These methods, though, relied heavily (as now) on in-group solidarity along “ethnic” or family lines.But unlike today, most of these groups remained locked into particular national paradigms: anarchists of Russian descent focused on harming the Tsarist empire’s missions abroad, French bomb-throwers went after their own “corrupt” society, while American anarchists focused on symbolic targets within the United States. The 1920 Wall Street Bombing was one such example: it was not regarded as an attack on global capitalism, but rather on American capitalism. 80 years later and several blocks west of that bombing, the 9/11 attacks assumed a totally different, globalized dimension because the target held much greater international symbolism.

State-sponsored terrorism also emerged during the pre-WWI period, as countries backed terrorist organizations hostile to their enemies. This too was internationalized: such actors provided groups amicable to their own policy goals with base areas and other resources. They hoped to use these groups as instruments of policy and, in some cases, were genuinely sympathetic to the aims of the group and their transnational agendas (such as “Pan-Slavism”). By any modern definition, early-20th century Japan and Serbia would have been considered “state sponsors of terrorism” due to their hosting of anti-Russian and anti-Austrian terrorist groups, respectively. Of course, such efforts often backfired—in Serbia’s case, quite badly in 1914.

Such activities continued into the interwar period as well—many of the secretive nationalistic societies that engaged in terrorism during this period operated between multiple European capitals with backing from financiers across the continent. Even though these movements professed supranational ideologies, they were primarily expressions of nationalism within individual countries, with few interests in making international appeals. The “third” wave of terrorism, however, saw a broadening of the fronts and tactics used, and—especially—the intended audiences the acts of terror reached. This wave can be said to have had two distinct crests within in, one in the 1960s and one in the 1990s.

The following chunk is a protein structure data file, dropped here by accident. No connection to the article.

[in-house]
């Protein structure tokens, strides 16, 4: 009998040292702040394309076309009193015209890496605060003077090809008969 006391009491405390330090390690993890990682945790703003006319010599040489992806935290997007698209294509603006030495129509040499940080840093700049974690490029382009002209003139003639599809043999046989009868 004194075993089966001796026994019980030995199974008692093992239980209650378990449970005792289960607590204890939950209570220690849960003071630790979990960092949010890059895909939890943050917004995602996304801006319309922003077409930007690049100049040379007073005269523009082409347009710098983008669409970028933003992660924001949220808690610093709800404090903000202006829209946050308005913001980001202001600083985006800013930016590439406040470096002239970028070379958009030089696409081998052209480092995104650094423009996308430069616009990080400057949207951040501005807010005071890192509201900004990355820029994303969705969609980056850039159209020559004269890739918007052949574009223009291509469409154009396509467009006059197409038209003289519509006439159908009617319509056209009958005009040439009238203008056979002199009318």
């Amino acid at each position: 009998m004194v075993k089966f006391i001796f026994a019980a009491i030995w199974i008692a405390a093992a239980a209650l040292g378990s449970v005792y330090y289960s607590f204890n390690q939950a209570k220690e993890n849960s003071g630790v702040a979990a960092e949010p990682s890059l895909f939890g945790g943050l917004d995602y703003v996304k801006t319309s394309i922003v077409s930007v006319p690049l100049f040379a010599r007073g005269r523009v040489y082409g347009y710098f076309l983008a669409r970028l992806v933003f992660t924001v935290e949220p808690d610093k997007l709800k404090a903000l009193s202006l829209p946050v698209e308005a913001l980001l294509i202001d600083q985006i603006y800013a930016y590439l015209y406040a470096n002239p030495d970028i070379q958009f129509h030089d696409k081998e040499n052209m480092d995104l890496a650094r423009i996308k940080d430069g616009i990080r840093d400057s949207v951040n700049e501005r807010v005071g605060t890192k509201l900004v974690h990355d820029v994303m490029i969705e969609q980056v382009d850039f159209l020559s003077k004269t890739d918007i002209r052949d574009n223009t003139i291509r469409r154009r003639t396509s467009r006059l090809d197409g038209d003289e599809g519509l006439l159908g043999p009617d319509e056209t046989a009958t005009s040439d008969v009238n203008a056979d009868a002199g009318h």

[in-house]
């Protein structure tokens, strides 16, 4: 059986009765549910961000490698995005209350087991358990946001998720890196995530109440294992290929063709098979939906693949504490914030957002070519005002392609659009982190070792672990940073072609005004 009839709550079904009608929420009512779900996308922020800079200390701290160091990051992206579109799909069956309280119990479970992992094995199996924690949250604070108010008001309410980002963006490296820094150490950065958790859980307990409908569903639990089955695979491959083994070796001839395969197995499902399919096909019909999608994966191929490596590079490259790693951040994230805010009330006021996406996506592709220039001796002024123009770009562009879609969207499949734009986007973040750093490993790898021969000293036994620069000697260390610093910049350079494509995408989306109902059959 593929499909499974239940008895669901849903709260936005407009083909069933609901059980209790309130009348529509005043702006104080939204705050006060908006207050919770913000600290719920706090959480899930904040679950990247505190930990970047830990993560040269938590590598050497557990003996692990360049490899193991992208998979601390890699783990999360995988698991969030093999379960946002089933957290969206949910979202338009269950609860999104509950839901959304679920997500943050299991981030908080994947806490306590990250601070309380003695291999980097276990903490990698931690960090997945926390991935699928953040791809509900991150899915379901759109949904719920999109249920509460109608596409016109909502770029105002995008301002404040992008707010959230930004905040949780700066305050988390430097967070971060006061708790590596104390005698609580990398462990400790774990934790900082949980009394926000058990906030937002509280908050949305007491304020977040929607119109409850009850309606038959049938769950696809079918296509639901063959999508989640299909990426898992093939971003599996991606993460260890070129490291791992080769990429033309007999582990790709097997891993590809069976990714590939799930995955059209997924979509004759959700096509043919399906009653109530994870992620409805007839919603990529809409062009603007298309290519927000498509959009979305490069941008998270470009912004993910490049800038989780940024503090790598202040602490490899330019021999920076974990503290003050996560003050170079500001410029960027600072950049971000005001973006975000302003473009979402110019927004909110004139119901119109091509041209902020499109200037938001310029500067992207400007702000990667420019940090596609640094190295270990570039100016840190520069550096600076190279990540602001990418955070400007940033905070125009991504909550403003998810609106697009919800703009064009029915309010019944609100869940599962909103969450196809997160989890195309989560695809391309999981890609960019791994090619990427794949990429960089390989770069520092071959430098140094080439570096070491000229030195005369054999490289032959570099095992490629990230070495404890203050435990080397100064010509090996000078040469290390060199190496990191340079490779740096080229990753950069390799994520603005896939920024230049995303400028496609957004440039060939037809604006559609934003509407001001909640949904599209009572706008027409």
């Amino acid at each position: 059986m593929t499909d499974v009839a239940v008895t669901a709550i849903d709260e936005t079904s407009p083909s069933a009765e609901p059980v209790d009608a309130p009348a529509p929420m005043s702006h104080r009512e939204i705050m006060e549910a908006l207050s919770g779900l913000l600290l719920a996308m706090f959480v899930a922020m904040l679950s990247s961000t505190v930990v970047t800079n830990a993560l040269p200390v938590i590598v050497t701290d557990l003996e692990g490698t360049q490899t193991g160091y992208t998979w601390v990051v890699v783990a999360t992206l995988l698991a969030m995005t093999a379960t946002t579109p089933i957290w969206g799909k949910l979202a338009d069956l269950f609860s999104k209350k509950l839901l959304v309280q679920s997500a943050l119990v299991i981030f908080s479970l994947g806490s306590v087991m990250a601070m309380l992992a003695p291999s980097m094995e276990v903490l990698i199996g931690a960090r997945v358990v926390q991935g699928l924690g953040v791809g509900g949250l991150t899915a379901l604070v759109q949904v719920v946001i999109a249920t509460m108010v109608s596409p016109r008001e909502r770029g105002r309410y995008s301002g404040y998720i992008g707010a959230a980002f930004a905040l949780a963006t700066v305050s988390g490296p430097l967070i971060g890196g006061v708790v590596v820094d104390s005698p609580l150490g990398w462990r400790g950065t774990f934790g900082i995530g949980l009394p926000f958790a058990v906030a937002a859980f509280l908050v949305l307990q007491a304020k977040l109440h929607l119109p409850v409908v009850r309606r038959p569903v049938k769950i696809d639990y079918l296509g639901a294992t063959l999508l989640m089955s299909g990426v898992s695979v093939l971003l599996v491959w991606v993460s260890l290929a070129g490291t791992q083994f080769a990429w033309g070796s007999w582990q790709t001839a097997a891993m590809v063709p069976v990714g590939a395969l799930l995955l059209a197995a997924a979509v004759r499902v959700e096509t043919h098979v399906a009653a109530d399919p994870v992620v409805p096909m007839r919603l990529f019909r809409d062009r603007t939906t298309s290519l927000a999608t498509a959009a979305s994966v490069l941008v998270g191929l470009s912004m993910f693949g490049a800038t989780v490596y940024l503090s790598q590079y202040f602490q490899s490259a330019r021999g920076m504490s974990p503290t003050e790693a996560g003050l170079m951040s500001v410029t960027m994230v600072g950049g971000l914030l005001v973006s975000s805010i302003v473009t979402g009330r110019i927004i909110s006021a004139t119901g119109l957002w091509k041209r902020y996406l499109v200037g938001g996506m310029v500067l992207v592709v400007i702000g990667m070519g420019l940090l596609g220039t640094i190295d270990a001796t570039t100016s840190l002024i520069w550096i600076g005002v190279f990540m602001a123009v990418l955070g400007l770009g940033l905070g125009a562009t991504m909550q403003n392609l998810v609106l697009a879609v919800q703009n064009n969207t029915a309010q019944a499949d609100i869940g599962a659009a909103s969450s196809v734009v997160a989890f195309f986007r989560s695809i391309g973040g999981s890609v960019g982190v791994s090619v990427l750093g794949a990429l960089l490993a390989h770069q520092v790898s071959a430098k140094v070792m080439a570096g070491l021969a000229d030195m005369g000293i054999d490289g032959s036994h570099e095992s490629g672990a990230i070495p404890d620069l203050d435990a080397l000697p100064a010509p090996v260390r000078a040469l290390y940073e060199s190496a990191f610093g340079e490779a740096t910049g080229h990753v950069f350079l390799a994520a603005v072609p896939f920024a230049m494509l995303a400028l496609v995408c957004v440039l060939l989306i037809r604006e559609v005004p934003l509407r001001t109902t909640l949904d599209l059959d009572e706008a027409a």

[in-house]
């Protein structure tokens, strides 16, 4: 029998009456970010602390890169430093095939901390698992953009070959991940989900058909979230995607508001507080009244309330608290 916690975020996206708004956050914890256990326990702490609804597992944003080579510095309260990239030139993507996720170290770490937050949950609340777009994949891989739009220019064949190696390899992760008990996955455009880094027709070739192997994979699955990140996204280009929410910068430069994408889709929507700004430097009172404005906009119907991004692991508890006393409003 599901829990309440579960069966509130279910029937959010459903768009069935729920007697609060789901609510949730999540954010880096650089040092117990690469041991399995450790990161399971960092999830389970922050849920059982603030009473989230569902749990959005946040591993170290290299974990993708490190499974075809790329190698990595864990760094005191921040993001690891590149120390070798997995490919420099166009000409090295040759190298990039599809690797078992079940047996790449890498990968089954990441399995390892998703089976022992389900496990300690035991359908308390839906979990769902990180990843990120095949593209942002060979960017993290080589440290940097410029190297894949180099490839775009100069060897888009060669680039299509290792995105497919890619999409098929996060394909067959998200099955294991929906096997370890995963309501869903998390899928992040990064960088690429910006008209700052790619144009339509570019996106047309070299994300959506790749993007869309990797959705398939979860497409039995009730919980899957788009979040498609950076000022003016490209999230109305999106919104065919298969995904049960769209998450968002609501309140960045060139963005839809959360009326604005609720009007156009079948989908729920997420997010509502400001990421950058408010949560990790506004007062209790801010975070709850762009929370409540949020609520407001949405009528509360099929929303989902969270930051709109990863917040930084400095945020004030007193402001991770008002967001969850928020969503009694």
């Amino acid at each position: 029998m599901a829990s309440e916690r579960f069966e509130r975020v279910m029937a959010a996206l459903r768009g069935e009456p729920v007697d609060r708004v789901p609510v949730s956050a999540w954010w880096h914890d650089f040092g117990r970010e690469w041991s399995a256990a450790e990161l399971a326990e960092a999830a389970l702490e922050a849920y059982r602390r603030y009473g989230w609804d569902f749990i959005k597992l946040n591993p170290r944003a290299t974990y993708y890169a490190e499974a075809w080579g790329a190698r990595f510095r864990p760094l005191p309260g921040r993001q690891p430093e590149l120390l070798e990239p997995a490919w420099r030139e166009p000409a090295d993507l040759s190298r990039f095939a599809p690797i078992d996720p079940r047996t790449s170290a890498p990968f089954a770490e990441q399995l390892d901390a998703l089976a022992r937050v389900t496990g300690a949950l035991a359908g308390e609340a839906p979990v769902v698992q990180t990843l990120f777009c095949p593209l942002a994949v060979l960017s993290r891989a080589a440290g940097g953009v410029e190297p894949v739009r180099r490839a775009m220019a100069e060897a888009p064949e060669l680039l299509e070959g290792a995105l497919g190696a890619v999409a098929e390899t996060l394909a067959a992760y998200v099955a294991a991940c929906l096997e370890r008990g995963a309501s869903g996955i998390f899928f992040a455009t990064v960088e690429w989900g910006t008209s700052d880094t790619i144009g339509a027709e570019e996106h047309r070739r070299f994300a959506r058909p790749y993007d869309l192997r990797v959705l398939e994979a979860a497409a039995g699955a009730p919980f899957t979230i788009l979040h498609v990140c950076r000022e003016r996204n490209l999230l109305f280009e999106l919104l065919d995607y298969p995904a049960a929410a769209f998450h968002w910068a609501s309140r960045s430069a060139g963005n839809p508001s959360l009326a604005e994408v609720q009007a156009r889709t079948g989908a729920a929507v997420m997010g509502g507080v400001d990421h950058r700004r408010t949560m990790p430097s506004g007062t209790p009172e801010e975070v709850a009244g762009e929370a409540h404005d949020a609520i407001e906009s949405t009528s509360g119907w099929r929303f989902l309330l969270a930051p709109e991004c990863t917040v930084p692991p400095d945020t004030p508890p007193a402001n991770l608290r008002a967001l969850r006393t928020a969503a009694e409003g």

If the era of proto-globalization, the “Belle Époque,” helped make terrorism possible, the globalization of the 1960s had an even greater impact. Comparing the telegraph and intercity express to the TV and jetliner, and the reach of the latter is not only greater but more symbolic: a printed account of a train bombed by a terrorist does not have the same emotional impact as witnessing it on CCTV clips over and over again. Recognition of “the cause” was the paramount goal of the tactics used—hijackings, bombings, assassinations, shootings, and hostage-takings.